ESV makes its final changes

The English Standard Version of the Bible (ESV), in third place in popularity to the King James Version (KJV) and the International Version (NIV), has published its final changes, a mere 29 verses and 52 words.  This “permanent text edition” will be the final update to the ESV and will remain unchanged from now on.

I suspect this just means that its publisher Crossway (which has also published most of my books) simply wants to close the books on this project.  Having a final authoritative text, as with the KJV, makes it easier to protect the integrity of the readings.  The NIV, in contrast, is more open-ended and has undergone three revisions in the space of 15 years, generally in the direction of using more gender inclusive language.  The ESV’s changes, though, are extremely minor.  See the changes, along with Crossway’s rationale, here.  Read an article on the subject after the jump.

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Saying God is transgender

The contours of a new liberal theology, one in accord with the new ideology of sex and gender, are starting to come together.  (Liberal theologians have never found a new leftist ideology that they don’t like and won’t refashion theology around.)  A rabbi has written an op-ed in the New York Times maintaining that God is transgender.

After the jump, read why he thinks so and read a response from a Bible scholar.

The argument hinges on confusing linguistic gender with natural gender, confusing a Being who transcends gender with someone who purports to change the sex he or she was born as, and scholarly bloopers of an embarrassing scale.  But it exemplifies how liberal theologians often twist the Bible so that it can seem to support their ideology.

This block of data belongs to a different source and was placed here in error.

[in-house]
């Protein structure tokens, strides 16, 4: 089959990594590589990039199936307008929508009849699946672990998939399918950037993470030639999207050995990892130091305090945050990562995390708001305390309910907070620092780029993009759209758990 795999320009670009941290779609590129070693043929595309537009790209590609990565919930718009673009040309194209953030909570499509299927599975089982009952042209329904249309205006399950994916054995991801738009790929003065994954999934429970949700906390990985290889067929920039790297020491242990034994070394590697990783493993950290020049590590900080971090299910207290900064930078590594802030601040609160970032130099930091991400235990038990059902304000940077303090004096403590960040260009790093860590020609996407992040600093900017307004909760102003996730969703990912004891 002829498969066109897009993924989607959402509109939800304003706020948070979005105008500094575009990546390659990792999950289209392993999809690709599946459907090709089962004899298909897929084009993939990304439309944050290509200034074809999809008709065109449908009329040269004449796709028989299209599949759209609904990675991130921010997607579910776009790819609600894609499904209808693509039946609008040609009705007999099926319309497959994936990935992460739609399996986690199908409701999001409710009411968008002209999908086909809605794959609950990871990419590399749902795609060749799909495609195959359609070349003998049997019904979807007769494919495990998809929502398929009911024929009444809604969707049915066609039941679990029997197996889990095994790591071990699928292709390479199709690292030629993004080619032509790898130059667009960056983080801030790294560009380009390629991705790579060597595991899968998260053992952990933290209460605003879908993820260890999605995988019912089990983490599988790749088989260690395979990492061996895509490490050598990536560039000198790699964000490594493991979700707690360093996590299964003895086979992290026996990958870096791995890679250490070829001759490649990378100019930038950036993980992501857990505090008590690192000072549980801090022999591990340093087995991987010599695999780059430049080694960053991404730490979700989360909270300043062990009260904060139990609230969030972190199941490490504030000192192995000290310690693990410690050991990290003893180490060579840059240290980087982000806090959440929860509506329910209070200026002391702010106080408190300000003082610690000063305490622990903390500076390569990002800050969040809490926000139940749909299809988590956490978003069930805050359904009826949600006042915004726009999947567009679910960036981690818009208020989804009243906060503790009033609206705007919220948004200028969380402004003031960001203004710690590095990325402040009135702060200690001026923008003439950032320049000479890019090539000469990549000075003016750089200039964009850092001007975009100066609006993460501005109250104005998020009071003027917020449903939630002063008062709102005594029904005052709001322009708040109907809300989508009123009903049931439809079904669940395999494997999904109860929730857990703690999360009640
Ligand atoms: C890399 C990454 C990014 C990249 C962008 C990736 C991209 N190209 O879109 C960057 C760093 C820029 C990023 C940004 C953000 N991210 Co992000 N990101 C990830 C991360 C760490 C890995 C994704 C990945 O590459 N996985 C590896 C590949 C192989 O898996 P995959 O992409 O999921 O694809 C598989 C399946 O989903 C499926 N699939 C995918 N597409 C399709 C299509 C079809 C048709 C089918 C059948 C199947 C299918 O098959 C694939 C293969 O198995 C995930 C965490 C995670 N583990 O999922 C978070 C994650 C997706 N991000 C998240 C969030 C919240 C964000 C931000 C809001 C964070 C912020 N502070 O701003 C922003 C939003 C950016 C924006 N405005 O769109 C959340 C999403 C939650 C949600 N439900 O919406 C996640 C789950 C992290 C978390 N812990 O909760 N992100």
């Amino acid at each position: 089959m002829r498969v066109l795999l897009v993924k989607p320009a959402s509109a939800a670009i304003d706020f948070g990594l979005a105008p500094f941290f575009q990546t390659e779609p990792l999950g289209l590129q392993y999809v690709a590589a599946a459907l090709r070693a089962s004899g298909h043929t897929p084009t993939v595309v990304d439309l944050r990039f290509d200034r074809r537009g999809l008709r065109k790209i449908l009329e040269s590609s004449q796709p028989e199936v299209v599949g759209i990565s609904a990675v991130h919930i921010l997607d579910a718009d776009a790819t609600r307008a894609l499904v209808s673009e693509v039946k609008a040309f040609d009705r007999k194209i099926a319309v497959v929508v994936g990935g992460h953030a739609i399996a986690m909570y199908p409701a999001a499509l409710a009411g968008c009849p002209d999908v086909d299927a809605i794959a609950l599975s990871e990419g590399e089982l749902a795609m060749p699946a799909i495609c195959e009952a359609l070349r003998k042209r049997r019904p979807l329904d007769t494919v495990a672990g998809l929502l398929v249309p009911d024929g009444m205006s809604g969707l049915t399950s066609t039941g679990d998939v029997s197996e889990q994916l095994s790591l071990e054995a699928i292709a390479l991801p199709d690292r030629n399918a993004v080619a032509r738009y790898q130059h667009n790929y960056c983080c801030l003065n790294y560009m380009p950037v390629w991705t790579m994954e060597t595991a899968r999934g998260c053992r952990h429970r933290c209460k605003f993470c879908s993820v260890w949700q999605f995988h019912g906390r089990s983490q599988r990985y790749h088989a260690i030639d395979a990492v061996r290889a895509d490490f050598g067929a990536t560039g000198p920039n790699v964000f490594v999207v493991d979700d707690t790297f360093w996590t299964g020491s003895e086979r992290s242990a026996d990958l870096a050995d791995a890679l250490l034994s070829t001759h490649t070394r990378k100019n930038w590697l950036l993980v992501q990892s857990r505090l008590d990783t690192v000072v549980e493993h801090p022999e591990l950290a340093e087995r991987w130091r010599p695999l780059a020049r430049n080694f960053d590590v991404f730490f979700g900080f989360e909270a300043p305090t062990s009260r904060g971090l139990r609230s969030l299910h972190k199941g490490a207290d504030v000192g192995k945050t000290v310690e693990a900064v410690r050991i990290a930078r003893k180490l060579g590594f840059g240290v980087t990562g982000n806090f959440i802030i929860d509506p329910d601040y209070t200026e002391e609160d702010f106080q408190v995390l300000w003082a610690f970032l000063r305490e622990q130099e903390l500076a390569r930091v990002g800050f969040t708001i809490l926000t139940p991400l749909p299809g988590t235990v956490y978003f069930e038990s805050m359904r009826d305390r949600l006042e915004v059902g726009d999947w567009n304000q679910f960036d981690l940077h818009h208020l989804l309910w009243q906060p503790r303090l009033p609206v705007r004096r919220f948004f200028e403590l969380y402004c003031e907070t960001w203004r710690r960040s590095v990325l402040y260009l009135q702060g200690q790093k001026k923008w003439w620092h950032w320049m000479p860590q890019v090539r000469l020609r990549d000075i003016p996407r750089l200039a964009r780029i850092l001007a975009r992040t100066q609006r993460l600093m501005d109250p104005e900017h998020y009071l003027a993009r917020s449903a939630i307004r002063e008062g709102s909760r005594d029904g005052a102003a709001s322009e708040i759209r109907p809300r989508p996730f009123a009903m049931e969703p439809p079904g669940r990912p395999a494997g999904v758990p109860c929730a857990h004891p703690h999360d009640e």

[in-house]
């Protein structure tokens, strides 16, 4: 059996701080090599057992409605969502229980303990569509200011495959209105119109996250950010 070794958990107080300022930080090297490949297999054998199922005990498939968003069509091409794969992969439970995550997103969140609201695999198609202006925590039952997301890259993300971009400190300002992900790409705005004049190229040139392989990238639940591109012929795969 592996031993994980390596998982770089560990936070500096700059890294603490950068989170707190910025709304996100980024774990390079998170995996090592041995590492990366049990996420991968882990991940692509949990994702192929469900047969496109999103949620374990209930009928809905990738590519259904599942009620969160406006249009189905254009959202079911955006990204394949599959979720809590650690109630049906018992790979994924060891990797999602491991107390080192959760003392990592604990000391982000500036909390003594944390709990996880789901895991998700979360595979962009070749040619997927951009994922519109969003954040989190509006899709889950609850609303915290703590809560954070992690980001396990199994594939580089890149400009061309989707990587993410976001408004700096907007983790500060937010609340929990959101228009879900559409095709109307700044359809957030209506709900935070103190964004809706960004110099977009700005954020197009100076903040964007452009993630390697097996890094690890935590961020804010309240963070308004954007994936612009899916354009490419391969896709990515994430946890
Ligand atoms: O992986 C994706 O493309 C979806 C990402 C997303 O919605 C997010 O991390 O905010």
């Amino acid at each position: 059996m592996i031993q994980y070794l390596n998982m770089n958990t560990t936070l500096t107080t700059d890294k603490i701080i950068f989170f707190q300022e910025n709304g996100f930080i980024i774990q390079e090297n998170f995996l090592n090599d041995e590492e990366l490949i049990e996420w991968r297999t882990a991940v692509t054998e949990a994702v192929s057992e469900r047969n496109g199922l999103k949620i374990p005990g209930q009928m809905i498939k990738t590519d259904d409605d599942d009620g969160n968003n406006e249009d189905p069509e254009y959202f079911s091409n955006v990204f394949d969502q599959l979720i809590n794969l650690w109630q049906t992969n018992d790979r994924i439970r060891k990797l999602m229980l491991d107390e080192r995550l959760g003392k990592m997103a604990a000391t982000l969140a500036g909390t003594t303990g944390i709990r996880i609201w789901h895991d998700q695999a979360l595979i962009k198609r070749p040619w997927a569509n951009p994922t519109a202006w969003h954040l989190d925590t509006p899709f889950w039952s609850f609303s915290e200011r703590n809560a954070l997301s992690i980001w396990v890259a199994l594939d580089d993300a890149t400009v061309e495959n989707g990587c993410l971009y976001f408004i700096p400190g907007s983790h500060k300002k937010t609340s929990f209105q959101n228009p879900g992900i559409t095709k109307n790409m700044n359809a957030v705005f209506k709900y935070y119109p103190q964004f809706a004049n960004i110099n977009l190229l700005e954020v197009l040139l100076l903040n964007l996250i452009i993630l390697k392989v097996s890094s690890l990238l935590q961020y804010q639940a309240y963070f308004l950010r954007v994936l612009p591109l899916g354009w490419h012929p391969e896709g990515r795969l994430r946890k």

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He is the priest, He is the Samaritan, He is the robber

A few weeks ago, our pastor (and son-in-law) was preaching about the parable of the Good Samaritan.  He developed the idea that this parable gives us a picture of love, which is what the Law looks like in practice.  And because Jesus fulfills the law, all acts of righteousness–that is, all acts of love–look like Him.

He then applied this back to the parable in a startling way. [Read more…]

What Mary Magdalene looked like?

Saint Mary Magdalene - Digital facial reconstruction


Brazilian scientists have been using digital technology on the skulls of saints, so as to reconstruct their faces.  They used their technique on a relatively well-attested relic of Mary Magdalene.  This is what she may have looked like.

Details of the reconstructions after the jump.  Go here for the Mary Magdalene project.




Image by Cicero Moraes (Own work) [CC BY-SA 4.0 (], via Wikimedia Commons)


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Living among the tombs

Our pastor (and son-in-law) Ned Moerbe had an outstanding sermon last Sunday on the demoniac of the Gerasenes (Luke 8:26-39).  It is a model of Christological, law & gospel Biblical exposition.   Read a sample of what I mean after the jump. [Read more…]

The first day of summer and God’s promises

In our Bible class on Sunday, in which we studied the flood in Genesis, we read another one of those verses I never noticed before:  “While the earth remains, seedtime and harvest, cold and heat, summer and winter, day and night, shall not cease” (Genesis 8:22).

 It isn’t just the rainbow but the ordering of nature in time, the reliability of day following night,  and the cycles of the seasons that are signs of God’s reliability in change, that He keeps His promises.

This is a good verse to contemplate today,  the first day of summer.